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THE WEEK
William F. Reed
November 09, 1970
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November 09, 1970

The Week

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1. STANFORD (7-1)
2. AIR FORCE (8-0)
3. ARIZONA STATE (6-0)

With help from Washington, Stanford and Jim Plunkett virtually assured themselves of the school's first trip to the Rose Bowl since 1951-52. While the Indians were home beating Oregon State 48-10, their nearest rival, Oregon, was upset by Washington 25-23 in Seattle. Now Oregon, California and UCLA all have two losses in the Pacific Eight Conference, while Stanford is unbeaten in the league. So all Stanford needs is a victory in one of its last two conference games, against Washington this Saturday and California (Nov. 21) to wrap up the championship.

The Indians got a little Halloween scare from the Great Pumpkin (which is what everybody calls Oregon State Coach Dee Andros) early in their game against the Beavers. Stanford took a 7-0 lead when Plunkett and Jack Lasater combined on a 70-yard pass play. Those yards put Plunkett past 7,000 in career total offense, but while Jim was being congratulated. Oregon State took advantage of a muffed punt play to tie it. At halftime the Indians led by only 17-10 but, before Stanford fans could get seriously frightened, the Indians scored four quick TDs. The steamroller was turned on by Safety Jim Kauffman, a rugby enthusiast who intercepted a pass and returned it 37 yards for a TD early in the third period.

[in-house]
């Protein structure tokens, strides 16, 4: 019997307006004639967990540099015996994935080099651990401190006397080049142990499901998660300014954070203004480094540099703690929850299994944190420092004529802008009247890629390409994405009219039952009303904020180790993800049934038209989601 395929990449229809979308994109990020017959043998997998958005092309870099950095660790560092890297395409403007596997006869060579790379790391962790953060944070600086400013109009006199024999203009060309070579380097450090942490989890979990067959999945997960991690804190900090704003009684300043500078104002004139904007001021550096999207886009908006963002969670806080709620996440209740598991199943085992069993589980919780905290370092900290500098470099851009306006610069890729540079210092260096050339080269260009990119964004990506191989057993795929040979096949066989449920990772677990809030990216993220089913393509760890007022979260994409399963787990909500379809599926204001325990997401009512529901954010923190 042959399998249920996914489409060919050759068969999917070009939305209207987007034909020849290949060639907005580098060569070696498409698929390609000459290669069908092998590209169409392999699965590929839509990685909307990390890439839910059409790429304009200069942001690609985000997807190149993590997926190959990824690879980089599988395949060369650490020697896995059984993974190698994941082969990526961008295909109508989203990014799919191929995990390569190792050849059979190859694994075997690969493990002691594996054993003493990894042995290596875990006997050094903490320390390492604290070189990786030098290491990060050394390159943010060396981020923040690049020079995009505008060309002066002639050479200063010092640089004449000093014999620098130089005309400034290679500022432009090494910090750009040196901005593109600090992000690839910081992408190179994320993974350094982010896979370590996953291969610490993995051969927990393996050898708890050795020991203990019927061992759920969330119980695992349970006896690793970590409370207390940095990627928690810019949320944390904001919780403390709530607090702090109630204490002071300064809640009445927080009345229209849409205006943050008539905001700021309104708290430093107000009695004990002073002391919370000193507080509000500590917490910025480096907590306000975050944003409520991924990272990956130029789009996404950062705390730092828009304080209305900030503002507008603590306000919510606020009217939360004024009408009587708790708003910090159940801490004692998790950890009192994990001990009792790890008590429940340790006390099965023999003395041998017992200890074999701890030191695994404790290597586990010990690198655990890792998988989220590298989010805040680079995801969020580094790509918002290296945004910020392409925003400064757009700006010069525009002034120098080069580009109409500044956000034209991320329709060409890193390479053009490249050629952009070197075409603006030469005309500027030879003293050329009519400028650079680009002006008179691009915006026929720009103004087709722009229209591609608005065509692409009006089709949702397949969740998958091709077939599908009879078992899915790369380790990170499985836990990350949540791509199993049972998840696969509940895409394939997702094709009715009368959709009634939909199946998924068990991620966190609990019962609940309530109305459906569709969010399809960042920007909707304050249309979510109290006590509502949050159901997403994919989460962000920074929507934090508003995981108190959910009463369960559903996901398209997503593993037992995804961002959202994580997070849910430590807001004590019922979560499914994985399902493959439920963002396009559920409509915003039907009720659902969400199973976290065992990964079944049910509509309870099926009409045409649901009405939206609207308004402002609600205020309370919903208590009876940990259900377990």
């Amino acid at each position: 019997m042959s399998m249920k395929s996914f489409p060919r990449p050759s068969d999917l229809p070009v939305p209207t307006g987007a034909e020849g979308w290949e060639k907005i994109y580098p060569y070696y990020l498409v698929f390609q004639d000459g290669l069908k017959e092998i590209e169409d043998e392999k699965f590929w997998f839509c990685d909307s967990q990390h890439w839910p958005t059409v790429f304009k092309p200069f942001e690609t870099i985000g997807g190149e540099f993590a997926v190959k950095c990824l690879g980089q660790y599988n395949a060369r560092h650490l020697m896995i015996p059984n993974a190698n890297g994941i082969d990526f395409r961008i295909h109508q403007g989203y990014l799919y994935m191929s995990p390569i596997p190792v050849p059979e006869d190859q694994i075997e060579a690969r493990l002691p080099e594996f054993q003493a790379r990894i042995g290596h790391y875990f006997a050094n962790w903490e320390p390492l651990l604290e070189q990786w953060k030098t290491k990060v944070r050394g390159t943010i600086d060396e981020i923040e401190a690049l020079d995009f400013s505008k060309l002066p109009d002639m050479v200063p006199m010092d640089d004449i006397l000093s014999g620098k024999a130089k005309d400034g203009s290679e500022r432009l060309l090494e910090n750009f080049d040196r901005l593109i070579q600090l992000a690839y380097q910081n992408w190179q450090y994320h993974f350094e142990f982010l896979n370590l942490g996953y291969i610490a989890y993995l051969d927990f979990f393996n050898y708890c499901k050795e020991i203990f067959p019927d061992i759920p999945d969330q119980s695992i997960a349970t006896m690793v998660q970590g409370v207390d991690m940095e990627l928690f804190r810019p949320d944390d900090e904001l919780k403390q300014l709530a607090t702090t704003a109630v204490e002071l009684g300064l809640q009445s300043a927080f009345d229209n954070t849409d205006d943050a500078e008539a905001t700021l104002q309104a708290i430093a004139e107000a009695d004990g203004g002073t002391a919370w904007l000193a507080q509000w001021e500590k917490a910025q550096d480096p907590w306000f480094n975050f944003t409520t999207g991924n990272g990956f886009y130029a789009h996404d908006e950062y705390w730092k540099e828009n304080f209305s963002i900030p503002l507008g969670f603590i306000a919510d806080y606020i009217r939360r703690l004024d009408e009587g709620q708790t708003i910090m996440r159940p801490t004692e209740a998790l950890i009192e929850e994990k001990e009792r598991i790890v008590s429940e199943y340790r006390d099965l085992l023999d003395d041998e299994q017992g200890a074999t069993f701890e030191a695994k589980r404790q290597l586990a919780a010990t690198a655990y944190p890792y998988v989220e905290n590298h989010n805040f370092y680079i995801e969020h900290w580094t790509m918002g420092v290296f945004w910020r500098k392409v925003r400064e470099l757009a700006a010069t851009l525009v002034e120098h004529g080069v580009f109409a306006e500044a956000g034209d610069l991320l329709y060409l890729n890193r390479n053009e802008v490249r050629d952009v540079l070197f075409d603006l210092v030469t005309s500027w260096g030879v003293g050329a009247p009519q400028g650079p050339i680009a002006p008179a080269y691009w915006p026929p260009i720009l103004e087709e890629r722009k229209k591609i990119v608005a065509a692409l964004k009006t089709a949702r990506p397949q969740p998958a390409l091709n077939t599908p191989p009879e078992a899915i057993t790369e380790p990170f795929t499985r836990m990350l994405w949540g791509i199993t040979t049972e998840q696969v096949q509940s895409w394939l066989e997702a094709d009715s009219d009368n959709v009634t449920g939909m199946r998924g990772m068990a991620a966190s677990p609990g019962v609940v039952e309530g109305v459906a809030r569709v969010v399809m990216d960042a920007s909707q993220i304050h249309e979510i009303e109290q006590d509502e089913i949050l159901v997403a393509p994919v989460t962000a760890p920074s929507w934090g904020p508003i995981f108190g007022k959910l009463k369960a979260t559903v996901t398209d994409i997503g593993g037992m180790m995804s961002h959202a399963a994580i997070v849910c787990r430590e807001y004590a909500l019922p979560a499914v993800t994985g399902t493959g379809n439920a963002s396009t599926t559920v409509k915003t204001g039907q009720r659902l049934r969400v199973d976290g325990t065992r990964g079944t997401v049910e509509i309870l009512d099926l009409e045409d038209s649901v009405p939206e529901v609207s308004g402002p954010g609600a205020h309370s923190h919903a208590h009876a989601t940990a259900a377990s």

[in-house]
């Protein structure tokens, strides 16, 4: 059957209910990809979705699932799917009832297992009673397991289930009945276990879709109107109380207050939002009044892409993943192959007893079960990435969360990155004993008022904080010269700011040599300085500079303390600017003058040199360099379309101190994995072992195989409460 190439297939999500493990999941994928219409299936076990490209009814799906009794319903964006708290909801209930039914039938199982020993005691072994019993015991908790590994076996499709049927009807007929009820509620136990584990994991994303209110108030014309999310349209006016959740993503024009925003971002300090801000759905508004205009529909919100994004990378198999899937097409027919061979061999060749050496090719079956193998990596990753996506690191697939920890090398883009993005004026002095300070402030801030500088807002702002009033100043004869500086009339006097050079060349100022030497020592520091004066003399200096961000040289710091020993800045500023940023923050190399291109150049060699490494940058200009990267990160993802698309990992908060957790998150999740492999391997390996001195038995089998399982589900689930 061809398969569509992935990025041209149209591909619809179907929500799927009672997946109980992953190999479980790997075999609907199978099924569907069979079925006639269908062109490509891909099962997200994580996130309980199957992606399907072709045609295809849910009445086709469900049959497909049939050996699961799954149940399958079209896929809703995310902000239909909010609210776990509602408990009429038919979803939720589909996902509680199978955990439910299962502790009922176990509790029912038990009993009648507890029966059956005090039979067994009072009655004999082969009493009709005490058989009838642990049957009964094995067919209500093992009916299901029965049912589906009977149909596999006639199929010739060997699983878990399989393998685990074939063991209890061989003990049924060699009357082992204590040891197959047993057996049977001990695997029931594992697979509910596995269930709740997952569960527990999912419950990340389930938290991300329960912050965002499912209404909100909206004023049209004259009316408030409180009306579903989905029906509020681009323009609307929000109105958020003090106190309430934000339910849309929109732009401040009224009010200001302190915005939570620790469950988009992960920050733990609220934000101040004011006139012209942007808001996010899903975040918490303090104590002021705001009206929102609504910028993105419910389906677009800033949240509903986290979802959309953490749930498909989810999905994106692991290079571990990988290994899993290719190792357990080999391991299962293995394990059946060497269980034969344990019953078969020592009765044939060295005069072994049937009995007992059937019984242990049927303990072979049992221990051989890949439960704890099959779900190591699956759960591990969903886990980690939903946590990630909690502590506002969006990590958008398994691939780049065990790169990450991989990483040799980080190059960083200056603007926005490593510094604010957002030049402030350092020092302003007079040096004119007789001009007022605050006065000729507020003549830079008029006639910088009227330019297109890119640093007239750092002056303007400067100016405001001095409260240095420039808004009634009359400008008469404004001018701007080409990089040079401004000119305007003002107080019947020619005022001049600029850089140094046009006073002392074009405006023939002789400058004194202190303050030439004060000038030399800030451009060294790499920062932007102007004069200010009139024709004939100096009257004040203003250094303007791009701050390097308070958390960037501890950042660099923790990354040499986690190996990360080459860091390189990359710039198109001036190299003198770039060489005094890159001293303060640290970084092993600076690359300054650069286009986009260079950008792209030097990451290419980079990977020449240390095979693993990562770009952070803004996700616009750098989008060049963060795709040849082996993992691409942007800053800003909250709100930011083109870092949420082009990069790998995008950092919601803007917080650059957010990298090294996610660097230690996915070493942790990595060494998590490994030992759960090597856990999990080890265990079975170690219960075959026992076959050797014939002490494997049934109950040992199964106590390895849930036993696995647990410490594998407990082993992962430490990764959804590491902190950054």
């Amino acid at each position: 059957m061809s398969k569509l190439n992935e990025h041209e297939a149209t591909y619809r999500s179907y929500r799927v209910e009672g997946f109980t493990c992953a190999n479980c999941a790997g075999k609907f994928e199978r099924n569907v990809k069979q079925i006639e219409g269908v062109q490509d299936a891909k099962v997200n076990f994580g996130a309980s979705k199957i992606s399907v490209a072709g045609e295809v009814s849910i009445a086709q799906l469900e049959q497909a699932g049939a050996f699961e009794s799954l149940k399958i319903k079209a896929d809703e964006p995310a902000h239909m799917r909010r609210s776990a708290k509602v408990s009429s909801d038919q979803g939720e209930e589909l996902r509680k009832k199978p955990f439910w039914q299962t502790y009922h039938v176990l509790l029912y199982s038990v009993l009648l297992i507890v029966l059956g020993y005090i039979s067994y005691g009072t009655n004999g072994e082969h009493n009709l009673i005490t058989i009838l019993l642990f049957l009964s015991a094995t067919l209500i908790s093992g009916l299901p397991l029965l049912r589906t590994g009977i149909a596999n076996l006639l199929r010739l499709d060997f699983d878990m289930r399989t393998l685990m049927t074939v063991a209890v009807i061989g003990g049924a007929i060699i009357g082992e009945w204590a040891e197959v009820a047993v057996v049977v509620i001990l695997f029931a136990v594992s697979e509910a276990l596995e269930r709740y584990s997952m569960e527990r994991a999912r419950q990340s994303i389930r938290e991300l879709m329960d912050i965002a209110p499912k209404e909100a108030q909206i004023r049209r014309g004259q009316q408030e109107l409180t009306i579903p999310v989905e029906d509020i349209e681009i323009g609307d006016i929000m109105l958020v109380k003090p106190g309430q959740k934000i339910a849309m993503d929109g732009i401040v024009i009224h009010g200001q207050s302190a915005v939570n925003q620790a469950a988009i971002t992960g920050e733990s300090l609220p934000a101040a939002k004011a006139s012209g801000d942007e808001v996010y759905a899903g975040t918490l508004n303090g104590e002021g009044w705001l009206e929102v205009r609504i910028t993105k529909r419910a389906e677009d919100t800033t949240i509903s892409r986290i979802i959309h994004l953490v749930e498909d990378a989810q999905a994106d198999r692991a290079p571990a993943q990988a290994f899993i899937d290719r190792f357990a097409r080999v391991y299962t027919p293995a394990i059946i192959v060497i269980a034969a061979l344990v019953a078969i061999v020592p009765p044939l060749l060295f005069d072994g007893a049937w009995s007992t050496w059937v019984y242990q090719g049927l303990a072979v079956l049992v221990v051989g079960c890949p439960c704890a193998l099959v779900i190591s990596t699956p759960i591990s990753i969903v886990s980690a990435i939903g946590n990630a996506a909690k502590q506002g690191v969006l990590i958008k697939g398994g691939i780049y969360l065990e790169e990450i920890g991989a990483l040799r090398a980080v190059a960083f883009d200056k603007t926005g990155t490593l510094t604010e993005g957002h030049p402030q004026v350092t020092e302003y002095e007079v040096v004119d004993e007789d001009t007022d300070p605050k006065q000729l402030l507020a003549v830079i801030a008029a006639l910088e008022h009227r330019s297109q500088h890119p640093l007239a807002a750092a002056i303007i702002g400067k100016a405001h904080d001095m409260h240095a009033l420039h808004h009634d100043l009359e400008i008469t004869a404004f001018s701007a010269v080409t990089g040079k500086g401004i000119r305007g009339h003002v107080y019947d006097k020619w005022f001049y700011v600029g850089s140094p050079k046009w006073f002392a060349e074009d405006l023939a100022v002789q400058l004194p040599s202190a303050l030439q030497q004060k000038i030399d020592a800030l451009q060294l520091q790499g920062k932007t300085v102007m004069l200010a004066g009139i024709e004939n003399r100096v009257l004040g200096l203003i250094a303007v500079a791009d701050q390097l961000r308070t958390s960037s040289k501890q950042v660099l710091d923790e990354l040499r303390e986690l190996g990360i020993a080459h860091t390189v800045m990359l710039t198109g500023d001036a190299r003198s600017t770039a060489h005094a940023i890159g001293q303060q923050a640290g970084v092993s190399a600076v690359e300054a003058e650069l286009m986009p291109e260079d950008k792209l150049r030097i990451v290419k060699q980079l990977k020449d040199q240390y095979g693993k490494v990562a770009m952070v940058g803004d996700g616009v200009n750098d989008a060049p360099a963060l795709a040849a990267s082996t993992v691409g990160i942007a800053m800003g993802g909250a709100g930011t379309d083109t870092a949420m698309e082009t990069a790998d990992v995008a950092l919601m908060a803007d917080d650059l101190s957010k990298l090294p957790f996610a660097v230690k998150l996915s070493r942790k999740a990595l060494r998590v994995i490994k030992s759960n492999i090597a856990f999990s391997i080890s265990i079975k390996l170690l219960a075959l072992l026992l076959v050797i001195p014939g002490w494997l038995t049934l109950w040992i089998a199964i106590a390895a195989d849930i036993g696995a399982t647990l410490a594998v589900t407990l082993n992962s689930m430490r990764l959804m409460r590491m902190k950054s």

Washington sophomore passing star Sonny Sixkiller had the flu, so the Huskies had to put in Greg Collins in the third quarter. At the time they were trailing Oregon 15-7, but Collins threw a touchdown pass, then maneuvered the Huskies into position for Steve Wiezbowski's winning 19-yard field goal with 30 seconds remaining. Said Coach Jim Owens, "Collins has looked so good in practice. It was just a matter of time until he got his chance." In Los Angeles, California upset Southern Cal 13-10, snuffing out the Trojans' last faint hope for a fifth straight Rose Bowl trip. The winning points again were provided by a field goal, this one Randy Wersching's 46-yard kick.

Perhaps the most dramatic field goal of the day, however, was the one that the Air Force used to beat Arizona 23-20. With only four seconds left and the score tied at 20, the Air Force's Craig Barry missed a field goal from the 19. But Arizona's Jackie Wallace was called for piling on, and Barry got to kick again. This one, with no time left on the clock, was good and the Falcons were still unbeaten and untied.

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